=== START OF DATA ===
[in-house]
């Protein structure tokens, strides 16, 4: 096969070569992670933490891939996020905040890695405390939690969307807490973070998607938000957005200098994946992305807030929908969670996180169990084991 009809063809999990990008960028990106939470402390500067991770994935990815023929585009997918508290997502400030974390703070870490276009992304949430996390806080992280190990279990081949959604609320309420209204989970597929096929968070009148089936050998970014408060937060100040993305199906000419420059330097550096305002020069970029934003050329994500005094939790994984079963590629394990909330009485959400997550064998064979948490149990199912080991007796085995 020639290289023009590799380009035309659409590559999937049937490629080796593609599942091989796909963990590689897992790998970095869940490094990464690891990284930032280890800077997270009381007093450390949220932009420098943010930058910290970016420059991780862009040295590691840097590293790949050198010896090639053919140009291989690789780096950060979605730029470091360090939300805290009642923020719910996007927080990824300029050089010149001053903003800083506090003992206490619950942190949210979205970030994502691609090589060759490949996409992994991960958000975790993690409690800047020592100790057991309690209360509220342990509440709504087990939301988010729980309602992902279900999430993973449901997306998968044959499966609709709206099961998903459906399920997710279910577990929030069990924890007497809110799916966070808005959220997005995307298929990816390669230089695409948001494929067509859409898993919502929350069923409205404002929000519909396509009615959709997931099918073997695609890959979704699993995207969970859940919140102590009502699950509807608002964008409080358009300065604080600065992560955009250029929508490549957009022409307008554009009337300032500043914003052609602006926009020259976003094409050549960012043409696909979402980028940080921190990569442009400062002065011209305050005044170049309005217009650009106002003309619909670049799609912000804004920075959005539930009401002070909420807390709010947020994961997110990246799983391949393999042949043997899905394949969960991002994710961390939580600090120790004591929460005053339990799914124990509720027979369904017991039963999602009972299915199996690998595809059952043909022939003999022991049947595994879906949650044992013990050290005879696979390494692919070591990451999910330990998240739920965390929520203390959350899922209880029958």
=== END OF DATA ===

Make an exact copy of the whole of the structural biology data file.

[in-house]
């Protein structure tokens, strides 16, 4: 096969070569992670933490891939996020905040890695405390939690969307807490973070998607938000957005200098994946992305807030929908969670996180169990084991 009809063809999990990008960028990106939470402390500067991770994935990815023929585009997918508290997502400030974390703070870490276009992304949430996390806080992280190990279990081949959604609320309420209204989970597929096929968070009148089936050998970014408060937060100040993305199906000419420059330097550096305002020069970029934003050329994500005094939790994984079963590629394990909330009485959400997550064998064979948490149990199912080991007796085995 020639290289023009590799380009035309659409590559999937049937490629080796593609599942091989796909963990590689897992790998970095869940490094990464690891990284930032280890800077997270009381007093450390949220932009420098943010930058910290970016420059991780862009040295590691840097590293790949050198010896090639053919140009291989690789780096950060979605730029470091360090939300805290009642923020719910996007927080990824300029050089010149001053903003800083506090003992206490619950942190949210979205970030994502691609090589060759490949996409992994991960958000975790993690409690800047020592100790057991309690209360509220342990509440709504087990939301988010729980309602992902279900999430993973449901997306998968044959499966609709709206099961998903459906399920997710279910577990929030069990924890007497809110799916966070808005959220997005995307298929990816390669230089695409948001494929067509859409898993919502929350069923409205404002929000519909396509009615959709997931099918073997695609890959979704699993995207969970859940919140102590009502699950509807608002964008409080358009300065604080600065992560955009250029929508490549957009022409307008554009009337300032500043914003052609602006926009020259976003094409050549960012043409696909979402980028940080921190990569442009400062002065011209305050005044170049309005217009650009106002003309619909670049799609912000804004920075959005539930009401002070909420807390709010947020994961997110990246799983391949393999042949043997899905394949969960991002994710961390939580600090120790004591929460005053339990799914124990509720027979369904017991039963999602009972299915199996690998595809059952043909022939003999022991049947595994879906949650044992013990050290005879696979390494692919070591990451999910330990998240739920965390929520203390959350899922209880029958």